When I hear “highball,” I think Great Gatsby, Mad Men, and other Golden Age-inspired pop culture references that embody general swanky-ness. Various encyclopedic sources say that “highball” actually refers to a family of mixed drinks – any cocktail that has a spirit, a larger amount of mixer, and ice.
So, it’s actually pretty simple and not all that posh. You might be familiar with classic drinks like gin & tonic, scotch & soda, vodka & tonic, and rum & coke – these are technically highballs. Though the highball began as a whiskey drink, it’s now acceptable to use just about any liquor you’d like.
The origins of the term “highball” are disputed, but there are several plausible theories. One of the more fun explanations is that it comes from a nineteenth century railroad signal. On American railroads, if a ball was raised on the signal post, the train could pass through without stopping. By some transitive power, this idea of getting somewhere fast inspired a cocktail that could be made and imbibed quickly. The term was also used in golf club bars in 19th century England, where the “ball” referred to whiskey served in a high glass.
So how do you make a perfect highball? It’s a little more complicated than one would think, considering the simplicity of the ingredients. In Esquire’s 1949 Handbook for Hosts, Dave Woodrich says to use a tall glass – “preferably uncolored, definitely sparklingly clean, admirably narrow-mouthed so soda will not collapse ahead of schedule” – and fill with several large ice cubes. Next, add the liquor, then cold sparkling water. Most importantly, “spare the spoon and save the drink.” Woodrich writes that silverware will squelch the bubbles, and that the carbonation is enough to “do the mixing job unassisted.” So if you thought your dorm room G&Ts in red SOLO cups were classy, think again.
Highballs are extremely popular in Japan, though they’re made a little differently. The Japanese highball was created because the Japanese enjoy alcoholic beverages while they eat, and it’s hard to drink straight whiskey during a meal. Adding soda water and ice dilutes it enough to eat without food without killing the liquor’s flavor. Japanese highballs first became popular after World War II, when the country was recovering and people wanted a cheap way to have a drink. Some versions of the drink don’t use ice, others have a dash of cola, and others must be stirred 13 and a half times clockwise. Talk about ritual!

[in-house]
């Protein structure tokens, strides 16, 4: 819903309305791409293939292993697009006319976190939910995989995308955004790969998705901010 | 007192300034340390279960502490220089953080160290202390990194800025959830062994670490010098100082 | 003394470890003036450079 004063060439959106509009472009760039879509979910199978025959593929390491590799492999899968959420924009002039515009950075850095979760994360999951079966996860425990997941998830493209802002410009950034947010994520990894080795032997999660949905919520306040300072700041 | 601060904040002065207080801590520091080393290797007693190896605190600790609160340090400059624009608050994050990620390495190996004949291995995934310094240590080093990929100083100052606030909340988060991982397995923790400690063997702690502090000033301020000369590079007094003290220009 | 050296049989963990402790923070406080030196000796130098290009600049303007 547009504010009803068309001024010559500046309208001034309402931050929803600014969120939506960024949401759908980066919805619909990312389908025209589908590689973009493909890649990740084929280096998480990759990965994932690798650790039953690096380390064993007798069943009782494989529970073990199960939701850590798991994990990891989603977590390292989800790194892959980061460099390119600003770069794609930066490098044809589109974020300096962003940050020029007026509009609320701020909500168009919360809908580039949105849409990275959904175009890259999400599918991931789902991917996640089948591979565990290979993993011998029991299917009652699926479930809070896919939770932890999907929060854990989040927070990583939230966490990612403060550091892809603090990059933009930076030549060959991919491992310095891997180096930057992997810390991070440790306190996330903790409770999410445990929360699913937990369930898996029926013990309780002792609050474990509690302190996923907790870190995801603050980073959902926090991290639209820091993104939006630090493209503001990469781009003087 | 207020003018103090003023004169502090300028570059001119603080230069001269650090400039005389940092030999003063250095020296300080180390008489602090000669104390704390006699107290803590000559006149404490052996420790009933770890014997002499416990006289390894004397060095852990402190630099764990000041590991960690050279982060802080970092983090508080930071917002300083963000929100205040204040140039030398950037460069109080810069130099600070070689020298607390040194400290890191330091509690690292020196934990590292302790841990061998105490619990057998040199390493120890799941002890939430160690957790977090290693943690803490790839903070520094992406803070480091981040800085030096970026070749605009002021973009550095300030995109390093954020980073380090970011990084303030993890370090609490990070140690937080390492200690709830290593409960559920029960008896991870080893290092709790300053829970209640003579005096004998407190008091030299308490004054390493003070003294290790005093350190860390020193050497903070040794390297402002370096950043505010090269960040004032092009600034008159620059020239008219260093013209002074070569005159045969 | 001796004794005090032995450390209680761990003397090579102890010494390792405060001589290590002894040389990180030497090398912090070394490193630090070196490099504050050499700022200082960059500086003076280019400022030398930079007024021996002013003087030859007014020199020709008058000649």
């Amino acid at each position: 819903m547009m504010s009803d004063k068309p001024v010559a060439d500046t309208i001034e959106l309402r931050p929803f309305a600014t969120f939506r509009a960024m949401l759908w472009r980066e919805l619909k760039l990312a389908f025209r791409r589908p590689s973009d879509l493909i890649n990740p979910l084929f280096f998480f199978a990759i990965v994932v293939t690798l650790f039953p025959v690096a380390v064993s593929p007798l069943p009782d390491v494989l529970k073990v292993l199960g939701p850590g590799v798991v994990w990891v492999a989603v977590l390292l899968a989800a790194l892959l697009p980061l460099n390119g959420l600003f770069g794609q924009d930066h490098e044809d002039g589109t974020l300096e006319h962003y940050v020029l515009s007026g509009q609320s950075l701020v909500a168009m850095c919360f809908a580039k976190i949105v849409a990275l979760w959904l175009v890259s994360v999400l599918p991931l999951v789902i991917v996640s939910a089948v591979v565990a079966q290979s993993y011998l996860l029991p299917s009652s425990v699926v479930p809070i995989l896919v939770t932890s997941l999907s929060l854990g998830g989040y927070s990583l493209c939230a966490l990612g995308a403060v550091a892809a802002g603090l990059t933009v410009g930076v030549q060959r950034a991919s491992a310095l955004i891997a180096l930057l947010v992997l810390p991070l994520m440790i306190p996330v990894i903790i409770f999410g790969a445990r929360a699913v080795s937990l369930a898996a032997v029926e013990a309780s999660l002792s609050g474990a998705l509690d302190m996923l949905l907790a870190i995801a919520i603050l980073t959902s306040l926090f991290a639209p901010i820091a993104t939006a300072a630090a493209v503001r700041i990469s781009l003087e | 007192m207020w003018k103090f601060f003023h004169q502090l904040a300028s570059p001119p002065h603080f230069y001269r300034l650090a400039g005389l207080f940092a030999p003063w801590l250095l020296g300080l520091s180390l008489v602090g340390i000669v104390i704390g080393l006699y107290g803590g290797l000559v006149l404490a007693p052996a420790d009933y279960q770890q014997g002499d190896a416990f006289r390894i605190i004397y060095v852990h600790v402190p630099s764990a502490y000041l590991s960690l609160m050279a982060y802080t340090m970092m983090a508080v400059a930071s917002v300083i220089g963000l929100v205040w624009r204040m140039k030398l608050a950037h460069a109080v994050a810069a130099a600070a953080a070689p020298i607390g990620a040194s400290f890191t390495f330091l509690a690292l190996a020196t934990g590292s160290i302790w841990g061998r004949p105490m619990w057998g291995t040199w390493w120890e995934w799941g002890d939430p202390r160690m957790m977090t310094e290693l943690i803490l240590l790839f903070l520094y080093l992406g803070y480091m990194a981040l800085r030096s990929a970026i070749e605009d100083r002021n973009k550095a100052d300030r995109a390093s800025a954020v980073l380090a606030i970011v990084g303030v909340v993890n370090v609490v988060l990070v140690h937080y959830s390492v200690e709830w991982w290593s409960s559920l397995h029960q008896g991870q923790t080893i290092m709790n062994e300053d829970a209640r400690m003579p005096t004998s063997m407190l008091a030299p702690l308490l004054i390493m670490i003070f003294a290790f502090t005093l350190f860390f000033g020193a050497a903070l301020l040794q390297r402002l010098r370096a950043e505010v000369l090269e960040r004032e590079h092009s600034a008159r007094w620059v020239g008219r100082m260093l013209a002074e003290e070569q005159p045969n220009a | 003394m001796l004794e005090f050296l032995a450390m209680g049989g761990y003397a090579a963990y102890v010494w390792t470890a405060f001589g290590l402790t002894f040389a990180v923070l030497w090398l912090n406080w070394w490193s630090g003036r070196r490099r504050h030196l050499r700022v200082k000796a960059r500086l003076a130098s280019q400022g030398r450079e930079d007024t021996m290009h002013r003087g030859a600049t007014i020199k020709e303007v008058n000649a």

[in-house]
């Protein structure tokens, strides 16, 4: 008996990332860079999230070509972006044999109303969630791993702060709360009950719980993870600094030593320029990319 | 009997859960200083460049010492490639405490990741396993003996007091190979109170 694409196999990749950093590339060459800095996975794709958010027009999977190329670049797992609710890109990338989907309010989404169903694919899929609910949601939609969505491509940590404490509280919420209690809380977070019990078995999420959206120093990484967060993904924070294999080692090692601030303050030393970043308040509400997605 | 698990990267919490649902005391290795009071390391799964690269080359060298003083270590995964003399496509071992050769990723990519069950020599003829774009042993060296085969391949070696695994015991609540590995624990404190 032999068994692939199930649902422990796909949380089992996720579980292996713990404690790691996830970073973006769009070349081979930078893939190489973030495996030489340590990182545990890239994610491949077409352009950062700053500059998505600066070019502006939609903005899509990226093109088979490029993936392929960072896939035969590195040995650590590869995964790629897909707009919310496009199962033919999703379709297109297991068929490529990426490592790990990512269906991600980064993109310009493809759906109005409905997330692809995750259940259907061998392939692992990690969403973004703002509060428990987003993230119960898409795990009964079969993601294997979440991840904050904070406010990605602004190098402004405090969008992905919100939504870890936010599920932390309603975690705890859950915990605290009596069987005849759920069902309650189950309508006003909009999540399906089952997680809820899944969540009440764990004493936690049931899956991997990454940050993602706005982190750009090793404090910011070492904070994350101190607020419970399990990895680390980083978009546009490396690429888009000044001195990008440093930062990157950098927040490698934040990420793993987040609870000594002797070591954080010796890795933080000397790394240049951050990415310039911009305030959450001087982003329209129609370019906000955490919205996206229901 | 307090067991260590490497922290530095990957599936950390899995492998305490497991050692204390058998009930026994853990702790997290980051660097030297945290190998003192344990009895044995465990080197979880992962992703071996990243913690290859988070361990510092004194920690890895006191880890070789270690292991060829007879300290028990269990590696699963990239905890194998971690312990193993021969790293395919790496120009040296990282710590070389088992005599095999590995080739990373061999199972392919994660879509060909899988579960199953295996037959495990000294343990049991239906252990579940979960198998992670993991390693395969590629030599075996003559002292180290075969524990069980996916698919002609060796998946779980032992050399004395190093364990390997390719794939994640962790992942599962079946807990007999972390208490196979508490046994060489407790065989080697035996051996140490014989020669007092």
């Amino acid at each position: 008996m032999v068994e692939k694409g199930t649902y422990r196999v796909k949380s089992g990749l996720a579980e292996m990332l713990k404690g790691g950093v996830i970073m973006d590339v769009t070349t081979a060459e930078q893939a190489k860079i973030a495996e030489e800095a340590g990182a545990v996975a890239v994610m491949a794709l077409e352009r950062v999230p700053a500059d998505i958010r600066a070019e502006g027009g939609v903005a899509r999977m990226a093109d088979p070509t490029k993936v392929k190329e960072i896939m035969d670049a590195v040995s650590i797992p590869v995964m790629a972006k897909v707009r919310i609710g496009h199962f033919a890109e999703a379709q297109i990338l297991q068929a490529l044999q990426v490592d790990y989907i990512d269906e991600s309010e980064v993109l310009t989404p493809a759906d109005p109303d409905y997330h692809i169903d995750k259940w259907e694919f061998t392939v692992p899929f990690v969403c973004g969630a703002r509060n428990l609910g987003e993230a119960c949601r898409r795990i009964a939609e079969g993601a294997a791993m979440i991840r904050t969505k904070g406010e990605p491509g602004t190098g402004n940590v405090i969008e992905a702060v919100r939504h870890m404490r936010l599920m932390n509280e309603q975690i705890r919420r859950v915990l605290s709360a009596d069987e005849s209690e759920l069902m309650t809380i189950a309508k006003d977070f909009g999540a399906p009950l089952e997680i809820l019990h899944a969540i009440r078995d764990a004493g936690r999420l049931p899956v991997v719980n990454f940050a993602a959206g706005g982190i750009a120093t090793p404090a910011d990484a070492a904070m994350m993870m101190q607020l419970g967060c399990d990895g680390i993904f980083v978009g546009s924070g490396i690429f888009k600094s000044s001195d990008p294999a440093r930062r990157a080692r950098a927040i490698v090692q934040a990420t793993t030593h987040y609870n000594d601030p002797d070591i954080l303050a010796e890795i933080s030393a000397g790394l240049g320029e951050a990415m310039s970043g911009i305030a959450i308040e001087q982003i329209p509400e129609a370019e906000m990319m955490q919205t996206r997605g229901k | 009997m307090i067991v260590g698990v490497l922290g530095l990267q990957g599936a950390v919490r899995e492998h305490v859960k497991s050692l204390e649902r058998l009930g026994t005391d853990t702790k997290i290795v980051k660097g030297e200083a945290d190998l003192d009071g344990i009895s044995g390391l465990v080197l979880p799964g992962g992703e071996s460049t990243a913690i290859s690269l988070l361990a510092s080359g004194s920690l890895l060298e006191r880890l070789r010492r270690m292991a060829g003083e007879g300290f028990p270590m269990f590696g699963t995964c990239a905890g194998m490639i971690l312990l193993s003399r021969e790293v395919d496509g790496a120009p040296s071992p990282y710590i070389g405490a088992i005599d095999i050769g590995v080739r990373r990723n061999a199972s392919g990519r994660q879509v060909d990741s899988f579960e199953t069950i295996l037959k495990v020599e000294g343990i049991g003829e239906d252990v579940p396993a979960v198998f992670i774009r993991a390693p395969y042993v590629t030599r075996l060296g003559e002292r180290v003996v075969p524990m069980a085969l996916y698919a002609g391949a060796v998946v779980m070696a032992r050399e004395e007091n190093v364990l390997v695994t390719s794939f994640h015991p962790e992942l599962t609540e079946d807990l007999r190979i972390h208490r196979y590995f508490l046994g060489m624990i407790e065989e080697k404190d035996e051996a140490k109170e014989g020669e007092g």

Hey, Allison: nice story about the “Highball,” though you missed an important version–the “Highball” of the Great Gatsby era was always Scotch and Gingerale, a sort of Scotch and Soda with some additional flavor. In fact, the Scotch and Soda was pretty much always served as a “Highball,” using a siphon to add carbonated water to whiskey, which is why the siphon also became iconic in the Prohibition era. The whiskey was not necessarily Scotch (nor was the Scotch), and it was as likely home-made as imported (from Canada and other places where alcohol was legal). In other words, at speakeasies or private parties, because the whiskey used might not taste that good, the “Highball” became a staple order, also because that meant the customer didn’t have to order alcohol (Whiskey and Soda, Scotch and Soda) within hearing of potential Volstead Act agents planning a raid. (On a side note, contact me and I’ll tell you where there were some pesky typos).
In Detroit Michigan the ‘Highball’ was made with whiskey preferably Canadian Club which is rather light compared to say a bourbon and ginger ale, either Canadian Extra Dry Ginger Ale or Vernors Ginger Ale ( whose original plant was located at the corner of Woodward and Vernor)..,two distinct flavors…,but soda water was never used, that was for scotch.
My non-drinking mother used to say, when asked if she’d every tried alcohol :”I had a highball once, and didn’t like it.” In my western PA steel town, a highball was a mixed drink, and the only kind of mixed drink you could get in a “beer garden” as bars were called. They’d laugh if you ordered a Manhattan.